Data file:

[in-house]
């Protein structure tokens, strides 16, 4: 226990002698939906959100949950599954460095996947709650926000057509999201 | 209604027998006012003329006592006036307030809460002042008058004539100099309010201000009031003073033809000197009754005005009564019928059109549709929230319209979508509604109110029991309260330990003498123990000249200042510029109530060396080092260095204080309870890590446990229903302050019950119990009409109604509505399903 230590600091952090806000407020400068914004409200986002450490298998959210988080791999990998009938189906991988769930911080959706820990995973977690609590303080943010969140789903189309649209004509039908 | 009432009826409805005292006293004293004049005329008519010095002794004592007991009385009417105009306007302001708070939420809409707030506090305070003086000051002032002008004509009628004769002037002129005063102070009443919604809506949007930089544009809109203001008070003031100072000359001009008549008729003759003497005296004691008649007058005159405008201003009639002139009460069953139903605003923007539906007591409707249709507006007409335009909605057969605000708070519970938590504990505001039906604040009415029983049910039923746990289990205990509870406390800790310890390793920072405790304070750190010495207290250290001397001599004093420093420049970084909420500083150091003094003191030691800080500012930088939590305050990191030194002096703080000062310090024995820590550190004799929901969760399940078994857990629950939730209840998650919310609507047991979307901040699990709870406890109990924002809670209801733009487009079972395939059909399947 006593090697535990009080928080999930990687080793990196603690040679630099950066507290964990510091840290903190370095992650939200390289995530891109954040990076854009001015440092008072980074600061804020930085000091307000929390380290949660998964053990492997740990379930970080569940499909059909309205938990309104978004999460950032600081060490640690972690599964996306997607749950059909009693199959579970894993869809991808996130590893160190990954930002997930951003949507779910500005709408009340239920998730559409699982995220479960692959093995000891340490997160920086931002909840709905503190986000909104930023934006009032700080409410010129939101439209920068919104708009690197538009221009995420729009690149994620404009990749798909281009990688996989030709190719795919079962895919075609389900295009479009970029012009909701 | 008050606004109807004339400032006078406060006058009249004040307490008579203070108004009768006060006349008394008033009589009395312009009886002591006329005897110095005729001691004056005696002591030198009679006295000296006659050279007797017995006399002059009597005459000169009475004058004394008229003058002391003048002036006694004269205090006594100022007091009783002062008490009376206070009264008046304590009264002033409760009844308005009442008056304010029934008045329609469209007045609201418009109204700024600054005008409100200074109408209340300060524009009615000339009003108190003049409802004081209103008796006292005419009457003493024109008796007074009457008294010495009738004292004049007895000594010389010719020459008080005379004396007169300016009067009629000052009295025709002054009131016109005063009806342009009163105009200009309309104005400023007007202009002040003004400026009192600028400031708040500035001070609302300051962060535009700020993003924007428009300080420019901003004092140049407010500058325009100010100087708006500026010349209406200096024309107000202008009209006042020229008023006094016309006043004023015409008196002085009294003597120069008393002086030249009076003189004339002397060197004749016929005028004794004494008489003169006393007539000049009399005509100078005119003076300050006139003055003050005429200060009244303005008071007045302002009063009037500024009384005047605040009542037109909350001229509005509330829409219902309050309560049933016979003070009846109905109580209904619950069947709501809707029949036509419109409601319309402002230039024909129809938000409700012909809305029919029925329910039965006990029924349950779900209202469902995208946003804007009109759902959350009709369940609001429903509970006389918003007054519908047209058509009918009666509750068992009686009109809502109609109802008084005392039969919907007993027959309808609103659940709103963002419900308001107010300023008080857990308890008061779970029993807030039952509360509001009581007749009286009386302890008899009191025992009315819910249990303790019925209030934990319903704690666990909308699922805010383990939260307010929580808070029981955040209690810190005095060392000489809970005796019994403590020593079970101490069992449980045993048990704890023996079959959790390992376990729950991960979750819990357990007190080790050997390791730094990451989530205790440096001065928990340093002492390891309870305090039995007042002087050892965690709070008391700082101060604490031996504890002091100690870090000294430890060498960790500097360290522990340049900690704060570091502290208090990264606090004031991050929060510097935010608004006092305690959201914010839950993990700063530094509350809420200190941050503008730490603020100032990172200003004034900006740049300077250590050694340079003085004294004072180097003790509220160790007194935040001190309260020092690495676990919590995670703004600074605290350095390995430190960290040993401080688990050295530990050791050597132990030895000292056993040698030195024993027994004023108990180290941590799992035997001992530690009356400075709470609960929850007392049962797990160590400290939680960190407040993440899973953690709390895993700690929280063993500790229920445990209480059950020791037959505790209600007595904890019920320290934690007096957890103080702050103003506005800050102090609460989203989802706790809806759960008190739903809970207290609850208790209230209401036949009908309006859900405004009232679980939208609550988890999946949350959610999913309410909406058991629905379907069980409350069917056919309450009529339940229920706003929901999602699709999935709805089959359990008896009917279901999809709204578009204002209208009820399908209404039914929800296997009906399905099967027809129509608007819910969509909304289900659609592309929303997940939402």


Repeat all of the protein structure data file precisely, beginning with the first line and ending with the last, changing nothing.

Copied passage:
[in-house]
């Protein structure tokens, strides 16, 4: 226990002698939906959100949950599954460095996947709650926000057509999201 | 209604027998006012003329006592006036307030809460002042008058004539100099309010201000009031003073033809000197009754005005009564019928059109549709929230319209979508509604109110029991309260330990003498123990000249200042510029109530060396080092260095204080309870890590446990229903302050019950119990009409109604509505399903 230590600091952090806000407020400068914004409200986002450490298998959210988080791999990998009938189906991988769930911080959706820990995973977690609590303080943010969140789903189309649209004509039908 | 009432009826409805005292006293004293004049005329008519010095002794004592007991009385009417105009306007302001708070939420809409707030506090305070003086000051002032002008004509009628004769002037002129005063102070009443919604809506949007930089544009809109203001008070003031100072000359001009008549008729003759003497005296004691008649007058005159405008201003009639002139009460069953139903605003923007539906007591409707249709507006007409335009909605057969605000708070519970938590504990505001039906604040009415029983049910039923746990289990205990509870406390800790310890390793920072405790304070750190010495207290250290001397001599004093420093420049970084909420500083150091003094003191030691800080500012930088939590305050990191030194002096703080000062310090024995820590550190004799929901969760399940078994857990629950939730209840998650919310609507047991979307901040699990709870406890109990924002809670209801733009487009079972395939059909399947 006593090697535990009080928080999930990687080793990196603690040679630099950066507290964990510091840290903190370095992650939200390289995530891109954040990076854009001015440092008072980074600061804020930085000091307000929390380290949660998964053990492997740990379930970080569940499909059909309205938990309104978004999460950032600081060490640690972690599964996306997607749950059909009693199959579970894993869809991808996130590893160190990954930002997930951003949507779910500005709408009340239920998730559409699982995220479960692959093995000891340490997160920086931002909840709905503190986000909104930023934006009032700080409410010129939101439209920068919104708009690197538009221009995420729009690149994620404009990749798909281009990688996989030709190719795919079962895919075609389900295009479009970029012009909701 | 008050606004109807004339400032006078406060006058009249004040307490008579203070108004009768006060006349008394008033009589009395312009009886002591006329005897110095005729001691004056005696002591030198009679006295000296006659050279007797017995006399002059009597005459000169009475004058004394008229003058002391003048002036006694004269205090006594100022007091009783002062008490009376206070009264008046304590009264002033409760009844308005009442008056304010029934008045329609469209007045609201418009109204700024600054005008409100200074109408209340300060524009009615000339009003108190003049409802004081209103008796006292005419009457003493024109008796007074009457008294010495009738004292004049007895000594010389010719020459008080005379004396007169300016009067009629000052009295025709002054009131016109005063009806342009009163105009200009309309104005400023007007202009002040003004400026009192600028400031708040500035001070609302300051962060535009700020993003924007428009300080420019901003004092140049407010500058325009100010100087708006500026010349209406200096024309107000202008009209006042020229008023006094016309006043004023015409008196002085009294003597120069008393002086030249009076003189004339002397060197004749016929005028004794004494008489003169006393007539000049009399005509100078005119003076300050006139003055003050005429200060009244303005008071007045302002009063009037500024009384005047605040009542037109909350001229509005509330829409219902309050309560049933016979003070009846109905109580209904619950069947709501809707029949036509419109409601319309402002230039024909129809938000409700012909809305029919029925329910039965006990029924349950779900209202469902995208946003804007009109759902959350009709369940609001429903509970006389918003007054519908047209058509009918009666509750068992009686009109809502109609109802008084005392039969919907007993027959309808609103659940709103963002419900308001107010300023008080857990308890008061779970029993807030039952509360509001009581007749009286009386302890008899009191025992009315819910249990303790019925209030934990319903704690666990909308699922805010383990939260307010929580808070029981955040209690810190005095060392000489809970005796019994403590020593079970101490069992449980045993048990704890023996079959959790390992376990729950991960979750819990357990007190080790050997390791730094990451989530205790440096001065928990340093002492390891309870305090039995007042002087050892965690709070008391700082101060604490031996504890002091100690870090000294430890060498960790500097360290522990340049900690704060570091502290208090990264606090004031991050929060510097935010608004006092305690959201914010839950993990700063530094509350809420200190941050503008730490603020100032990172200003004034900006740049300077250590050694340079003085004294004072180097003790509220160790007194935040001190309260020092690495676990919590995670703004600074605290350095390995430190960290040993401080688990050295530990050791050597132990030895000292056993040698030195024993027994004023108990180290941590799992035997001992530690009356400075709470609960929850007392049962797990160590400290939680960190407040993440899973953690709390895993700690929280063993500790229920445990209480059950020791037959505790209600007595904890019920320290934690007096957890103080702050103003506005800050102090609460989203989802706790809806759960008190739903809970207290609850208790209230209401036949009908309006859900405004009232679980939208609550988890999946949350959610999913309410909406058991629905379907069980409350069917056919309450009529339940229920706003929901999602699709999935709805089959359990008896009917279901999809709204578009204002209208009820399908209404039914929800296997009906399905099967027809129509608007819910969509909304289900659609592309929303997940939402």